RISMEDIA, January 4, 2011—(MCT)—”The new year gives us all an opportunity to make decisions and take action,” said Thomas Murphy, partner and certified financial planner at TEMAA Financial in Dallas. “I suggest 2011 be the year you take control of your finances.”
If getting your finances in order is one of your New Year’s resolutions, Murphy suggests the following tips to help you achieve your goals in 2011.
Make your goals concrete: What are your financial goals? How will you achieve them? Without this blueprint, you’ll be chasing your tail, worrying about which stock or mutual fund to invest in. Having no real plan could result in higher risk than you need, scattered and duplicate investments, and high fees.
Be specific about your goals. Don’t just say, “I need to pay down my credit card.” Instead, say you want to put a specific amount toward your credit card bill next year and you will achieve that by paying a specific amount each month. Clearly defining a goal enables you to develop a concrete plan for achieving it. “Come up with a plan on how to become debt-free, either on your own or with debt counseling,” said Todd Mark, vice president of education at Consumer Credit Counseling Service of Greater Dallas. “What matters is taking those steps.”
Becoming debt-free also means changing your mindset toward debt. “Like most people who are used to carrying the extra weight around the middle, people get used to carrying debt and saying, ‘That’s where I am right now,'” Mark said. “We want to change that. We don’t want them to accept it, and we don’t want them to be comfortable with it.”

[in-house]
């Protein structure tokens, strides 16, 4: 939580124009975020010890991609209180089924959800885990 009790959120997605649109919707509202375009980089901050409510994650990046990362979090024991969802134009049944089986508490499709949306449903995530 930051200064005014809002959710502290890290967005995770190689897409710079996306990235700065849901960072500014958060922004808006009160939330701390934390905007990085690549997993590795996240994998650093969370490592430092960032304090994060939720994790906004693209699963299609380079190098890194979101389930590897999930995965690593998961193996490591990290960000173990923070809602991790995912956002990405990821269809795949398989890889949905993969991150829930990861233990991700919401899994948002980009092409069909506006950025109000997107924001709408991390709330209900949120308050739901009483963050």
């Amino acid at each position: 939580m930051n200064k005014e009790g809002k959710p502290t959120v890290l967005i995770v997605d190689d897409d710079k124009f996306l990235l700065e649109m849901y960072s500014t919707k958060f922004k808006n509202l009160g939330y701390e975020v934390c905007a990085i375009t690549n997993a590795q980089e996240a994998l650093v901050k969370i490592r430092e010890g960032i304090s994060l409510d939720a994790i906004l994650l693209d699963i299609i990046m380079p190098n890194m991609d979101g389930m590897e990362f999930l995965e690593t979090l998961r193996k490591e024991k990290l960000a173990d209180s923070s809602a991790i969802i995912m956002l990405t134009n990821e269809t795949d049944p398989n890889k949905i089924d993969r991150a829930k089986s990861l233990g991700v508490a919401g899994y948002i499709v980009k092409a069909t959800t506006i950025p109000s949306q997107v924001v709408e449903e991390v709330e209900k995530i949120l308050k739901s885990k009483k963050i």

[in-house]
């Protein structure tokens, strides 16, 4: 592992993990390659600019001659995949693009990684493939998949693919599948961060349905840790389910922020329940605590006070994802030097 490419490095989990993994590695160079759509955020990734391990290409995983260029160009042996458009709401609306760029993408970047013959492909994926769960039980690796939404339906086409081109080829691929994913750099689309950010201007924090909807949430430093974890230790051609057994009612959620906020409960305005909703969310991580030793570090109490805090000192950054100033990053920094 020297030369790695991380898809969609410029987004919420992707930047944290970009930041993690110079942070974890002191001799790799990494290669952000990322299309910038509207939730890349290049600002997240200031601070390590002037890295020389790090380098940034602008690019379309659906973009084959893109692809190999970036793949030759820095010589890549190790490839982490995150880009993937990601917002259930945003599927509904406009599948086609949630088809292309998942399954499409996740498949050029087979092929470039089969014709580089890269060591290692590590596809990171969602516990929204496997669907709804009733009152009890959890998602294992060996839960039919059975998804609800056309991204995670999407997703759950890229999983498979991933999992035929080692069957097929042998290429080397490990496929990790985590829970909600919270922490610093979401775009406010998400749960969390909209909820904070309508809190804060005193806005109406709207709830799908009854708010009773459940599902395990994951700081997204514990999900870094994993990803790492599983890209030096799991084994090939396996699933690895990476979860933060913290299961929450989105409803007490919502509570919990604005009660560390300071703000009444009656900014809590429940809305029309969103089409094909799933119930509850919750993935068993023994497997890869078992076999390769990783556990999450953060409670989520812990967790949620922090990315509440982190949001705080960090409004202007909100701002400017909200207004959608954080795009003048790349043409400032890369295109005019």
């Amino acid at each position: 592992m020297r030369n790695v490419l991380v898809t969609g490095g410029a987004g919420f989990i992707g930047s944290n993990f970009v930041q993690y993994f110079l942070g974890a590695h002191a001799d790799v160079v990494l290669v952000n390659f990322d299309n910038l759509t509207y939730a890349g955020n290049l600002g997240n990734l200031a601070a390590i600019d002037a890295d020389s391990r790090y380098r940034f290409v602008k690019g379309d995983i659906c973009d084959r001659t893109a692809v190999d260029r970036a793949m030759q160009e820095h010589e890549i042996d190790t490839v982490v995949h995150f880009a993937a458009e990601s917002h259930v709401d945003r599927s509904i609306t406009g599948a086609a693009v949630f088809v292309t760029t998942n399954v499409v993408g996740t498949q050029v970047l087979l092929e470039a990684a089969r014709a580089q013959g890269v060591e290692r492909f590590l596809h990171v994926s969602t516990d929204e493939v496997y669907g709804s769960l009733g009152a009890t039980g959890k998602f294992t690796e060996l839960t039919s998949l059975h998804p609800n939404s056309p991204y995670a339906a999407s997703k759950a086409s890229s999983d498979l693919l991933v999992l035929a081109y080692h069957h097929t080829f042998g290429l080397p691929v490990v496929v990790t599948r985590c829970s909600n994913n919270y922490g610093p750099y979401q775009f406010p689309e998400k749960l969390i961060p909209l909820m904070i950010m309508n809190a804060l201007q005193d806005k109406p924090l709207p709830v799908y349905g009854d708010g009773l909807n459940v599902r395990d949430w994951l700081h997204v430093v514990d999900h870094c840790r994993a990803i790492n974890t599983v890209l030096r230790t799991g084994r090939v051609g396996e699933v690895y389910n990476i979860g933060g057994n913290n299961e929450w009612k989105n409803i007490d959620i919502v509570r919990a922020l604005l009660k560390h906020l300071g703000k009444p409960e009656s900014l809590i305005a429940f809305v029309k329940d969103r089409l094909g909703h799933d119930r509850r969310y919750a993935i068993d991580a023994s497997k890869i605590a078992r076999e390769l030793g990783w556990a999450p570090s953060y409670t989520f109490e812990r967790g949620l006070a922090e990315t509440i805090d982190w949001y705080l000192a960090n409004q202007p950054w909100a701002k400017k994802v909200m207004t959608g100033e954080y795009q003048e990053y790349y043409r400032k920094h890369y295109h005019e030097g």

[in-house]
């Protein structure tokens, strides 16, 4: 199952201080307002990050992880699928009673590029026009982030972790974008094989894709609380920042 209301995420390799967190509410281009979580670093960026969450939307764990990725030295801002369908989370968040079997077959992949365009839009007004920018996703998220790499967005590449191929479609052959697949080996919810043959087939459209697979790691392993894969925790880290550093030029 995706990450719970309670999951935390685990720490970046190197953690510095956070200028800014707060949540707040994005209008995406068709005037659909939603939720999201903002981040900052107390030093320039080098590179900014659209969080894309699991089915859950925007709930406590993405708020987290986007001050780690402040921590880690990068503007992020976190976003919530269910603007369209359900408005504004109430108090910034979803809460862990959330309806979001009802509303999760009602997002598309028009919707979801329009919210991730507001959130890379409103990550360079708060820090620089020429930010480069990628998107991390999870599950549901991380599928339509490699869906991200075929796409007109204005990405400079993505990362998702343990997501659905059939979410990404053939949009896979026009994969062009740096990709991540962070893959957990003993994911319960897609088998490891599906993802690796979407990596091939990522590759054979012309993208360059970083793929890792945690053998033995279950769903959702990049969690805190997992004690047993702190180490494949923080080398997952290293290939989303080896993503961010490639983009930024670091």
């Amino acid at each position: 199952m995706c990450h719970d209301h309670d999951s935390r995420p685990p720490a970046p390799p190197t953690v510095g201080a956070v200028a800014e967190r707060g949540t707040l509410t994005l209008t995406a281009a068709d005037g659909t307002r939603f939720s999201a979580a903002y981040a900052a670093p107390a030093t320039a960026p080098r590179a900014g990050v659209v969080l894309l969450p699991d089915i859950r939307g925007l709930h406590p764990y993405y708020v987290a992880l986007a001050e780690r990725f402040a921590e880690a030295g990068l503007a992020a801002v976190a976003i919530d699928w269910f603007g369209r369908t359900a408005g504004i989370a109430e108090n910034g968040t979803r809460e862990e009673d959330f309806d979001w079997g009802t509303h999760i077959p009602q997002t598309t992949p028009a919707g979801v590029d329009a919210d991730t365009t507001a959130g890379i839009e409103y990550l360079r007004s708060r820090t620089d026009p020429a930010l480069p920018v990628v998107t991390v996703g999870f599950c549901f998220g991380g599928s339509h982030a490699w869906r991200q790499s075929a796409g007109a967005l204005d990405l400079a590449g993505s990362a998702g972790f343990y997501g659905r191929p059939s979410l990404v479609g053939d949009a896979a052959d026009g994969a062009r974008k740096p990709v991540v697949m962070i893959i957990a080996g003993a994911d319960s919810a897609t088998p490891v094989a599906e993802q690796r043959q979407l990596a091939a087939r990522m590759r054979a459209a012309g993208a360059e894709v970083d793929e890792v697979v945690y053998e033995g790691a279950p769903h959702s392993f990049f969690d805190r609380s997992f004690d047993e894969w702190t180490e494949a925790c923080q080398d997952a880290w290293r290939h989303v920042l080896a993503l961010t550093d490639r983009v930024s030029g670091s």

Spend strategically: “Make the decision that you will not spend one dime unless it is to help you achieve your goals,” Murphy said. “No more spending money on things you no longer care about or to impress the neighbors or for any other reason, except it is part of your path to achieve financial success, however you define it.”
Track your spending: “Record every penny you earn and every penny you spend for at least 90 days,” Murphy said. “If you have no real idea how much money you make or where it all goes, you are not in control.”
Save more money: Always pay yourself first each month. It doesn’t have to be a large amount of money. It just has to be consistent and left alone as much as possible. The compounding effect over time will take care of the rest. “Set up a program to save the difference between what you earn and what you spend,” Murphy said. “Save first, spend after. Stretch to save at least 10% of your income. Put the savings in an emergency fund and commit that you will only touch it for real emergencies—unforeseen and unforeseeable events. Set a goal of accumulating six months of living expenses in this emergency fund.”
Take advantage of all opportunities offered by your employer to save money, such as through a 401k. “Those savings which come automatically out of your pay are best,” Murphy said.